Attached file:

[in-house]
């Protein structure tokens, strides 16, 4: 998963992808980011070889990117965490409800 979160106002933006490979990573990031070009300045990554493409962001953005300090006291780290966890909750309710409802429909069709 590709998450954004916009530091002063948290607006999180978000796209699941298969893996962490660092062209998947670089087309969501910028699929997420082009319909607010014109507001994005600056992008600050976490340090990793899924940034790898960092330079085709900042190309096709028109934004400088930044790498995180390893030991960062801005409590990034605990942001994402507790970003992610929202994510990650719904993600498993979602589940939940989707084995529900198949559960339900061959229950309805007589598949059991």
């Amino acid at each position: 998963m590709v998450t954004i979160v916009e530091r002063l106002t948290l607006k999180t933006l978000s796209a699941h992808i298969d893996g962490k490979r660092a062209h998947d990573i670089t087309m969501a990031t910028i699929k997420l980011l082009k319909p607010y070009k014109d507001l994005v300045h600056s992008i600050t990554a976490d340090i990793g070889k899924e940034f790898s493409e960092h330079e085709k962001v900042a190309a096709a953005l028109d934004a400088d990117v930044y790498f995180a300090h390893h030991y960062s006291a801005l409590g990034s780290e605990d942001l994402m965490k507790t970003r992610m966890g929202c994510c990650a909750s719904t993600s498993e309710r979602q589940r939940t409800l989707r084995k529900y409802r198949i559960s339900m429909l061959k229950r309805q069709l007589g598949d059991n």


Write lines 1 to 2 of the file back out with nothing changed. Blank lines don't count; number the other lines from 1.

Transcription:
[in-house]
């Protein structure tokens, strides 16, 4: 998963992808980011070889990117965490409800 979160106002933006490979990573990031070009300045990554493409962001953005300090006291780290966890909750309710409802429909069709 590709998450954004916009530091002063948290607006999180978000796209699941298969893996962490660092062209998947670089087309969501910028699929997420082009319909607010014109507001994005600056992008600050976490340090990793899924940034790898960092330079085709900042190309096709028109934004400088930044790498995180390893030991960062801005409590990034605990942001994402507790970003992610929202994510990650719904993600498993979602589940939940989707084995529900198949559960339900061959229950309805007589598949059991």